So tomorrow is the flight home and tonight I have wifi access. It was a remarkable trek (for someone as feeble and lazy as myself) and went from Las Vegas to Zion National Park, to Vermilion Cliff National Monument including a side trip into the White Pocket area and then over to the South Rim of the Grand Canyon and finally back to Las Vegas where I took a few shots of Lake Mead and environs. I almost exclusively used a Voigtlander 10mm f\5.6 lens with the rest being a Sony 55mm f\1.8 for the tighter shots. Heaven only knows what that’s going to produce but I’m excited to see. Sorry for this short note but I need to catch up first with what is going on in the big bad world.
All but the last three photos were taken with the Loxia 21mm lens on the A7S. This lens has proven to be sharp wide open and corner to corner (of course it gets even sharper when it’s stopped down). The colors are excellent and the lens does not suffer from chromatic aberration or other faults. It is a fantastic lens for any photos that conform to a 21mm focal length. I highly recommend it to any A7-type camera users.
The final three photos in the group above were taken with the Voigtlander 10mm. This lens cannot compare to the Loxia 21mm with respect to corner sharpness, or flare resistance or chromatic aberration. This is not to say that it is bad in these respects. On the contrary for an unbelievably wide 10mm focal length it’s actually amazingly good, just not in the same league with the Loxia. What it does excel at is providing the ability to juxtapose a foreground and background in extremely creative ways that only ultra wide angles can provide. And so if you need that type of composition I wholeheartedly recomment this Voigtlander (or the 12mm version too).
Back in August I took some close-ups of flowers around the yard using the Voigtlander 10mm on the A7S. I confess it’s an odd combination for that application. But it produced some interesting (but odd) results. Here they are.
On Friday June 10th 2016 I took the 10mm Voigtlander out on my Sony A7S. I tried it on both landscape and closer objects. I’ll have to say that this lens is completely acceptable for both. The central sharpness is excellent and the corners are good enough for almost any lens critic. Let me clarify. The corners on the Loxia 21mm are much better. But that is a much narrower angle of vision. The correct way to compare this is to lenses that are close to the 10mm here. I’m comparing it to the Sigma 12-24 zoom at 12mm or the Voigtlander 12mm for M mount. When compared to these lenses it is actually better in the corners. Of course a tougher test would be against the Canon 11-21 zoom. I hear that lens has excellent corners and f\2.8 aperture. I’ll leave that test to others. Suffice it to say I’m very pleased with the 10mm Voigtlander. This summer I’m going to use it to capture Milky Way landscape shots. I think that will be interesting.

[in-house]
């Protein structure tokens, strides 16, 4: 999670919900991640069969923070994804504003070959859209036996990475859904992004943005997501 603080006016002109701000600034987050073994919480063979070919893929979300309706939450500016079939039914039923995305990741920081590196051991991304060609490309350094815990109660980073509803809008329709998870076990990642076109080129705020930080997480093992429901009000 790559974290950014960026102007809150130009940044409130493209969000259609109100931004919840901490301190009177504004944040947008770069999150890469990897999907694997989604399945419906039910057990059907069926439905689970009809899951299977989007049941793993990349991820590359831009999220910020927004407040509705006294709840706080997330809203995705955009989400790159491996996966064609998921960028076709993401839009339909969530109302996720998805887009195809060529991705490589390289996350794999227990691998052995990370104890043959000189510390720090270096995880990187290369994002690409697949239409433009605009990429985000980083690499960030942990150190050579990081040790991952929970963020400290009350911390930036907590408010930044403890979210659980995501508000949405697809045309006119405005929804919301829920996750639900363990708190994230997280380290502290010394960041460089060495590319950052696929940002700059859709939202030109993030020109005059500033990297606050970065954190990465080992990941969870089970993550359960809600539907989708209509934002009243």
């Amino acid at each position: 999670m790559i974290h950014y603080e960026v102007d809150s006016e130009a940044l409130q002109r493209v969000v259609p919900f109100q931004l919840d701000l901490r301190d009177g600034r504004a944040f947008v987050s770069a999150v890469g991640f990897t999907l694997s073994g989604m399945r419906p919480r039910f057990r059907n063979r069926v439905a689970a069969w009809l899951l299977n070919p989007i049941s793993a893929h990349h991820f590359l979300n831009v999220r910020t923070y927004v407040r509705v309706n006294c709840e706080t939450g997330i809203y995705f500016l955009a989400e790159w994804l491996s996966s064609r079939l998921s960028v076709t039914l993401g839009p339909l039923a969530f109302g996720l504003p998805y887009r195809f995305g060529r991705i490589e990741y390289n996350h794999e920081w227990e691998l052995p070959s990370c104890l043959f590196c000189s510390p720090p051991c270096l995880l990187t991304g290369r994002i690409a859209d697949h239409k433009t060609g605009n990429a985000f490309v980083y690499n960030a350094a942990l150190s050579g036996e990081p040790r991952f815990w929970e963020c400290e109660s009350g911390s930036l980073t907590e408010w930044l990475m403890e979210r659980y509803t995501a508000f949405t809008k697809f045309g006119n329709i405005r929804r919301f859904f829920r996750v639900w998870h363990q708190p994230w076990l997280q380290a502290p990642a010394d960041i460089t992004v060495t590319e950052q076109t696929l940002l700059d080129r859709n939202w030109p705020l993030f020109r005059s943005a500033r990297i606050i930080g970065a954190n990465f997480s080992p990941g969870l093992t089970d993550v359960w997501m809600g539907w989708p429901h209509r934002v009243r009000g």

So I got bored inside on a rainy day and decided to poke around the yard. This shot should give you an idea of what the Voigtlander 10mm does shooting close-up stuff on my A7S. I’ll put up something a little more ambitious next week.
So this first part of the review will include some photos and first impressions. I got this copy from B&H about a week ago and it arrived safe and sound. B&H is one of my favorite sources for photographic equipment. They’re efficient and professional. They also seem to get everything first in the US. Anyway I went out and took some landscape and architectural shots.
After that I had a little fun pointing this thing out of the horizontal and enjoying the fun-house mirror effect.
Wide is an understatement. I have several pictures of my feet in hand held shots. A monopod helps to eliminate this interesting problem.
A 10mm perspective means you really have to keep the camera in the horizontal if you don’t want some really tilted straight lines.
If you really enjoy wide angle lenses this thing is a blast.
While this lens is quite sharp in the center and good in the corners it is extremely hard to focus by eye even relatively close objects. I say this even when using the magnified view. Everything is so small in the viewfinder. Luckily for most distances the hard stop at infinity is the only setting you need. Almost everything is in focus (except your feet).